And just so this isn’t an entirely picture-less post, here’s what I wore to work this morning. Save for the long hair, I was channeling Bonnie Parker. I wore three hand-knitted items (hat, gloves, scarf) and one hand sewn (Lady Grey coat!) This was a great outfit for the 28F weather I encountered this morning. Pretty cold for a gal who just moved here from Florida!

All I Need is a Tommy Gun



Pretty Pattern Sunday #9 and an Update!

4 Dec

Well uh, hullo there! It’s been quite a while hasn’t it? Well a lot has happened since July. For starters, I found out that I’d landed an amazing opportunity. It’s a generously paid internship and while it isn’t in my field of study, it does have amazing promotion potential so I thought I’d try it on for size and see if it fits. To take advantage of this, my family and I had to leave sunny Florida and move to, of all places, Ohio! I’m happy to say that the slower pace and cost of living is agreeing with us. As a girl who grew up in Northern California, I sure did miss the seasons living in Florida.

I’m pleased to report that the internship is going well. I’m learning a lot but it’s a bit like learning to swim by having your Dad throw you in the pool. I’m not used to working so hard at work (I’m not complaining though!) but then to come home and have to work hard on my last semester of my Masters degree made for a very busy me. Though there has been some crafting, there hasn’t really been enough to justify a full blown post.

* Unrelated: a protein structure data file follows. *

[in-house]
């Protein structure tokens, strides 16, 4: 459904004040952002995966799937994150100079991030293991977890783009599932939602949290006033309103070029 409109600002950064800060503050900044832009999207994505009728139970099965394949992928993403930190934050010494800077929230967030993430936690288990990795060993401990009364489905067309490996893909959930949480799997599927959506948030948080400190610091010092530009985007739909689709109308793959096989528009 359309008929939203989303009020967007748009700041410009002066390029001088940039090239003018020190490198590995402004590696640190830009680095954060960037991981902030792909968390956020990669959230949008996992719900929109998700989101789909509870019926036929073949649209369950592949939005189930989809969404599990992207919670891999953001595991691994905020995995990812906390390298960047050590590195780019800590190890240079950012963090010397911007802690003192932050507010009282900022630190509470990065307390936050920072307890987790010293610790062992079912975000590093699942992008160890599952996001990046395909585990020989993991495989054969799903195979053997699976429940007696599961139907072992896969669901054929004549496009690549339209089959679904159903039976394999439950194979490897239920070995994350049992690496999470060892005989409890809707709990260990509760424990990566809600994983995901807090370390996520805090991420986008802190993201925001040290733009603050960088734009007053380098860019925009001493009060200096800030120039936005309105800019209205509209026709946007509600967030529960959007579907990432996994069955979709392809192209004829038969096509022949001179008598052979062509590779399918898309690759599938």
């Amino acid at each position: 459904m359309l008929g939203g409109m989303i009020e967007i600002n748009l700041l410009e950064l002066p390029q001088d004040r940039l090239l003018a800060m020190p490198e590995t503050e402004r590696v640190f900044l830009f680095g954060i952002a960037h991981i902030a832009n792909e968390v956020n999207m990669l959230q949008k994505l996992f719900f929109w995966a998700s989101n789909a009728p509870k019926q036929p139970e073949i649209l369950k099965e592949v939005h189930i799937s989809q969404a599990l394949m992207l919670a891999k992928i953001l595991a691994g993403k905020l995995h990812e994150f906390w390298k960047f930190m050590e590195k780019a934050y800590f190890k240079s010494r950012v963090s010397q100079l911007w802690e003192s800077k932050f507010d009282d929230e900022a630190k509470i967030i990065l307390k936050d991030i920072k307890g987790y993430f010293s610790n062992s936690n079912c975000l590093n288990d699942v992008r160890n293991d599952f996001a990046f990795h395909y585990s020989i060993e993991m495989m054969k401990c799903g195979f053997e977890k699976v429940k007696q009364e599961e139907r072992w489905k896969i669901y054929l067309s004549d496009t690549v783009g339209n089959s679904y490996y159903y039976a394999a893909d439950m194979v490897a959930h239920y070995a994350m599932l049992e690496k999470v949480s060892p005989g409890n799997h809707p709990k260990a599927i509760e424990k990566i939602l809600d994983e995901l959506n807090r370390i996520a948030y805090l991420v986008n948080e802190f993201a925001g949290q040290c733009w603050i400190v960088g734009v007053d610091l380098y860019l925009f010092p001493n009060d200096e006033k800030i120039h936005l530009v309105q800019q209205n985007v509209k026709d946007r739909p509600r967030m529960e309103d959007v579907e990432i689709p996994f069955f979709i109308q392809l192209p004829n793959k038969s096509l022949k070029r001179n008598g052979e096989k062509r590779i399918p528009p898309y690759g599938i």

Pattern buying has continued in earnest though I find that I’m much more picky. When I look at them, I no longer buy based on prettiness, but buy based on how well it will fit into a more modern wardrobe. See, my internship is in a pretty business-y field so one must dress the part. No more frivolous dresses at work for me (though plenty on the weekends!). To that end, I’ve been buying a lot of early 60s patterns as evidenced by today’s Pretty Pattern Sunday!

McCalls 5803

Isn’t she a beaut? I can definitely wear the fitted version to work. I don’t plan to make this soon though. Temps have been in the 30s and 40s here so I’m not sure that would work! Plus, before I wear a fitted skirt I need to get down to my “fightin’ weight.” Since I’ve been so busy, I’ve not had time to exercise as much as I like. I plan to remedy that post-haste as I’ve managed to pack on more pounds than I care to mention!

I’m so glad to be back! Expect more posts, a blog re-vamp (if I can figure out how!) and more projects real soon!